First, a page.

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Re: Simple vs. Simplistic
ChasChas   4/25/2012 9:47:14 AM

I beg to differ, GlennA. The poeple needed fuel efficient cars, but wanted muscle cars and the goverment forced them to burn part ethanol. Just like the basics of the market I mentioned earlier. 

Review econ 101 - that man on the island and then another man came, etc.


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Simple vs. Simplistic
GlennA   4/25/2012 9:15:41 AM
ChasChas;  The market is not that simple.

Remember the 'muscle' cars ?  When surveyed, customers said they wanted fuel efficient cars.  When available, they bought muscle cars instead.  Advertising does influence the market.  'Image' is a big factor in selling a car.

And Lobbyists influence the market.  Can you list all of the industries that get government subsidies ?  Oil and Ethanol are 2 big ones.  That skews the market.  However, the favorite argument is to ignore the subsidies that support your pet projects, and highlight the subsidies of the competition.  And these 'corrupting / unbalancing' factors are so pervasive and ingrained that they can never be undone.  The 'facts', or the 'truth', lie somewhere between the two extremes.

William K.
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Glimpse into the minds of electric car advocates
William K.   4/25/2012 7:47:47 AM
It is very important to understand that the closest thing to an accurate portrayal of reality provided by the entertainmant people is "Road Runner and Coyote", and that everything else is a real stretch. 

The limiting thing does seem to be the battery challenge, but there is also the very important issue of who will be able to service these vehicles, and how much will it cost. That problem is capable of totally killing mass produced electric vehicles as a viable option.

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Re: Still not quite ready for prime time...
dbues   4/24/2012 9:06:50 PM
Now that we are back to the Tesla Roadster, have you ever driven one???

I drove my uncle's and it is an ABSOLUTE SCREAM!!!

It's worth every nickel for the experience, but absolutely makes no sense economically.

Charles Murray
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Re: Still not quite ready for prime time...
Charles Murray   4/24/2012 7:59:13 PM
Kf2qd, you are correct about those of average income not being as likely to opt for an EV. A study by Deloitte Consulting said that among early adopters, "average incomes are expected to be in excess of $200,000." GM has also said that average incomes of Volt buyers are $175,000.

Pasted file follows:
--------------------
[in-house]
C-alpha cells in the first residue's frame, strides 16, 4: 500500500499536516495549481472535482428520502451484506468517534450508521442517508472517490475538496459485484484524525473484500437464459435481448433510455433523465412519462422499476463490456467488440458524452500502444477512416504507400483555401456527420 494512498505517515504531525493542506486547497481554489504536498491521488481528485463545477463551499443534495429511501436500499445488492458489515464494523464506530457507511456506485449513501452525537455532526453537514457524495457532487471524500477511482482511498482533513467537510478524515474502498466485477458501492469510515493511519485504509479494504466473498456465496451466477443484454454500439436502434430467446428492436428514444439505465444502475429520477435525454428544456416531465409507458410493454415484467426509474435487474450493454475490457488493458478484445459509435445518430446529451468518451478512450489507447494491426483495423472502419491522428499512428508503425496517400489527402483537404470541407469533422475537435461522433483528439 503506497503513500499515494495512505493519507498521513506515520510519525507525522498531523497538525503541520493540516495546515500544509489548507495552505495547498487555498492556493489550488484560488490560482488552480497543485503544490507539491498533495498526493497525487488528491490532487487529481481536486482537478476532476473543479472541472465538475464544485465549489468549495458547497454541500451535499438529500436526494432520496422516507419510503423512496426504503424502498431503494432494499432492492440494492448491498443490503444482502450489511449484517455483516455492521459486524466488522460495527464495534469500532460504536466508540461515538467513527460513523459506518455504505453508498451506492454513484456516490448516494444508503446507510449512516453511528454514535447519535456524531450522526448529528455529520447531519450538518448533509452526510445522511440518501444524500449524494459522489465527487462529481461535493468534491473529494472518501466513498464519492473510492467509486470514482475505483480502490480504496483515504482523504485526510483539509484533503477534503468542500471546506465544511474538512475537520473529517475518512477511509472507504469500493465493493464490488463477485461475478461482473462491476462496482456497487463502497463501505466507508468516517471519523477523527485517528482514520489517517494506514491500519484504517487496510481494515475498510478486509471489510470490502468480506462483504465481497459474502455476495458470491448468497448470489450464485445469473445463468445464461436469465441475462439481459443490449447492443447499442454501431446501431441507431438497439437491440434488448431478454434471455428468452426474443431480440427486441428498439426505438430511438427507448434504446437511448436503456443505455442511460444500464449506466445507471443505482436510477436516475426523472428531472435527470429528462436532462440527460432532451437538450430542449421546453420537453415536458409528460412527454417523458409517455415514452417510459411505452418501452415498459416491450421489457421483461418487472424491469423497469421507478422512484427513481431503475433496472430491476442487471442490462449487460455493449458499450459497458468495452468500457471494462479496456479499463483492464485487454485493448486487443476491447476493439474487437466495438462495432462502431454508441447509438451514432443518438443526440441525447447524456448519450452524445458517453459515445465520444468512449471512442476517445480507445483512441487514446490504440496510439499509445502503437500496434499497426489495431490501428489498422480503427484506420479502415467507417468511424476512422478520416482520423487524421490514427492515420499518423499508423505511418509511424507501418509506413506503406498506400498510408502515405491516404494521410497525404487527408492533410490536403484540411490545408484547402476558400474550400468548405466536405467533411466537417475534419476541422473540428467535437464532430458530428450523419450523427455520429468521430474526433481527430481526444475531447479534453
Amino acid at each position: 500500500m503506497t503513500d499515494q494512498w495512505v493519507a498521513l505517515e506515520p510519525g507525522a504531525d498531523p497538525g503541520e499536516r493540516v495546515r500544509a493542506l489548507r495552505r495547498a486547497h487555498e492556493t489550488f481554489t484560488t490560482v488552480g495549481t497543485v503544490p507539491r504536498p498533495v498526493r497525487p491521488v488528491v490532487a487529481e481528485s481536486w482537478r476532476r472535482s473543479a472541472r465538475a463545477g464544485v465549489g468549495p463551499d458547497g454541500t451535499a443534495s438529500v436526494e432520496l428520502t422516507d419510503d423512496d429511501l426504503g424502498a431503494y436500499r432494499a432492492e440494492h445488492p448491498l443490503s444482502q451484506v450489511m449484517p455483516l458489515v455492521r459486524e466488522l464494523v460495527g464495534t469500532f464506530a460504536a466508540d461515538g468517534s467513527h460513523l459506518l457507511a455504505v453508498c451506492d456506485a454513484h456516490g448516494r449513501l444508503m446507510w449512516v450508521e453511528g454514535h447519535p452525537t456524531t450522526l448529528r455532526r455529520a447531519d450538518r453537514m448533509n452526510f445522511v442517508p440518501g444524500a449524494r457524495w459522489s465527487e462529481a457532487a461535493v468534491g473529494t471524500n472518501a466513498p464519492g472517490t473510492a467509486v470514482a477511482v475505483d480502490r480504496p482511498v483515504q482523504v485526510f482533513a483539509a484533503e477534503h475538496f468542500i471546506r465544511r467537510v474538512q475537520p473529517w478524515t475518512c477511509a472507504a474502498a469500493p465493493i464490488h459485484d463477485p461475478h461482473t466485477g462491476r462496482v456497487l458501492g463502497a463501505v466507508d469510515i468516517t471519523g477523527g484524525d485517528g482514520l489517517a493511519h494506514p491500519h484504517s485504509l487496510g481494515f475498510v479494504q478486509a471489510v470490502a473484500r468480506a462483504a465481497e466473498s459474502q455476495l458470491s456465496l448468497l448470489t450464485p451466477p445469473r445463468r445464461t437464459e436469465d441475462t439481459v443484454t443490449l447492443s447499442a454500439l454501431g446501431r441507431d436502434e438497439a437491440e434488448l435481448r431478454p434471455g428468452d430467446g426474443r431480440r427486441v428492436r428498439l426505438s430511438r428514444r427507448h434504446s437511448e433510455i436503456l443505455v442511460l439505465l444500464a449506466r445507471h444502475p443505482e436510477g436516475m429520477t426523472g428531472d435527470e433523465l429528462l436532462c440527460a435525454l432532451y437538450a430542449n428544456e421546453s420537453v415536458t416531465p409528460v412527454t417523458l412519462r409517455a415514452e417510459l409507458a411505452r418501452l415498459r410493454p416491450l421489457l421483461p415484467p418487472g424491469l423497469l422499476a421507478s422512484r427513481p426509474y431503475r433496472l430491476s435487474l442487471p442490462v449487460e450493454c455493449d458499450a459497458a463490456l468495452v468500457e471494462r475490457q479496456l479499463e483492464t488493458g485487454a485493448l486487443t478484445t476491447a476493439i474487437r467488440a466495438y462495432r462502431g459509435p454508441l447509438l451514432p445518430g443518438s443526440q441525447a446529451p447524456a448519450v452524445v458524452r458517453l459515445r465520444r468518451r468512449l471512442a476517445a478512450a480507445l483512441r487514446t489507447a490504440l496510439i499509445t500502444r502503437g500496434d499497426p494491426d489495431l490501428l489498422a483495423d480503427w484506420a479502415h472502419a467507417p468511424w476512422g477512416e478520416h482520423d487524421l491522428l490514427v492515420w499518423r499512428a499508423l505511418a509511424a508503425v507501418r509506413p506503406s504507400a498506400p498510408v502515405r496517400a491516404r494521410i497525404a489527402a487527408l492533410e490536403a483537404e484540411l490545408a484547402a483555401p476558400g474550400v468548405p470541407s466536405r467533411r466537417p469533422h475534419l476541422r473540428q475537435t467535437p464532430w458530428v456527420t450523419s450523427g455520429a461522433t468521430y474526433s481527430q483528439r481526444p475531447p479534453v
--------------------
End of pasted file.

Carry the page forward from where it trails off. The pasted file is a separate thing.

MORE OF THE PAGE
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Re: Hype and Hoopla
ChasChas   4/24/2012 2:33:02 PM

Let's keep it simple, solarsculptor.

Only three things drive the market - the buyer wants to buy it, the buyer needs to buy it, or the buyer is forced to buy it. If you want to sell something, pick your method.

EV's have not found a sustainable method, yet.


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Absalom   4/24/2012 2:30:44 PM
The 50 mpg cafe standard will have to mean smaller, lighter, weaker and less comfortable vehicles. I think I can keep my 4wd Dodge Ram running for the next 50 years if there is no suitable replacement vehicle.

If the powers that be manipulate the fossil fuel costs to force us into EV's the economic damage to all industries will result in fewer people buying any kind of new vehicle. That won't help sales.

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Re: Hype and Hoopla
solarsculptor   4/24/2012 2:09:27 PM
ChasChas I'm not sure what you mean by indoctrinated, I was trying to look at this from an Anthropological(the study of mankind) point of view. In that context we have to face the fact the invention of money (money is an invention not a law of nature) coinsided with the invention of government, to have money you need rules (whose is it? is it blue or red clamshells ect.) so saying govenment protected mopolies is meaningless. All commerce transacted with money is government protected on some level. Big government means lots of money, tiny government means hardly any (compare Bangladesh vs USA) . There is a third way that markets adjust, that is extralegally, no laws have yet been thought of because whatever is being sold is too new to attract notice!